Western Australians are being urged to report litterbugs – potential firebugs – who flick cigarette butts out of vehicle windows.
In a bid to stop this anti-social behaviour, Environment Minister Stephen Dawson – himself a Keep Australia Beautiful (KAB) litter reporter – is keen to see others sign up and watch out for people who throw litter from cars, trailers or boats.
According to the latest National Litter Index Report, cigarette butts continue to be the most littered item in WA – making up 29 per cent of the litter stream.
Discarded cigarette butts are responsible for starting hundreds of landscaping and mulch fires across the State every year. In the last four years, 2,030 fires in roadside mulch were caused by cigarettes.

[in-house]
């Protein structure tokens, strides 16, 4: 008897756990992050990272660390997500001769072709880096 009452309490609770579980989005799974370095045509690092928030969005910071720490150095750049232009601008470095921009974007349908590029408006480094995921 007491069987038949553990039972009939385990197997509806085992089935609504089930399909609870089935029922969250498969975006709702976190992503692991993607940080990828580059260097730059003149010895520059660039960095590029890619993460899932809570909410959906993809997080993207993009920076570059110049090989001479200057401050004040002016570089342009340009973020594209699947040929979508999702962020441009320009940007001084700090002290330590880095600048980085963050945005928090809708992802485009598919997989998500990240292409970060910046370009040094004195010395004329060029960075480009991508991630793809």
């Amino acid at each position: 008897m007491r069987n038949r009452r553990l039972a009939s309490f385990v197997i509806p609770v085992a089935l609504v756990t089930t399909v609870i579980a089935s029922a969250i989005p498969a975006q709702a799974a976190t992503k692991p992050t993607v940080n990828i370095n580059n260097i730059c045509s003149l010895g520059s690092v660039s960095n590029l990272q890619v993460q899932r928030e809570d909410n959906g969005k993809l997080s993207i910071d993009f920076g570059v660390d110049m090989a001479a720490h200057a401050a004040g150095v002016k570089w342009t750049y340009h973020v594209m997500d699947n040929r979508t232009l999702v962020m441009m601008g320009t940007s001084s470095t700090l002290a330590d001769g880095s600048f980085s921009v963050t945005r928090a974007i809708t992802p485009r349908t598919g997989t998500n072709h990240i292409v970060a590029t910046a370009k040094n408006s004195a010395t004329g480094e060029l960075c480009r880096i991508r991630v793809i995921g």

Under the Litter Act 1979, anyone incorrectly disposing of a cigarette butt can be fined $200. Flicking cigarettes from a vehicle and stubbing out and leaving butts in public areas such as footpaths, roads and gutters can all incur a fine.
If it can be proved that the butt was still lit when dropped, it can lead to a $500 fine.
As well as a fire risk, cigarette butts are made from non-biodegradable plastic which can take up to 15 years to break down. Butts can get washed into stormwater drains and waterways where they leach toxic chemicals such as cadmium, lead and zinc.
Cigarette butts are commonly mistaken for food by marine life and have been found in the stomachs of fish, birds, sea turtles and other marine creatures.
Keep Australia Beautiful has 12,847 registered litter reporters in WA and issued 2,188 litter infringement notices this calendar year.
Download the smartphone Litter Report App to easily and safely report littering from vehicles.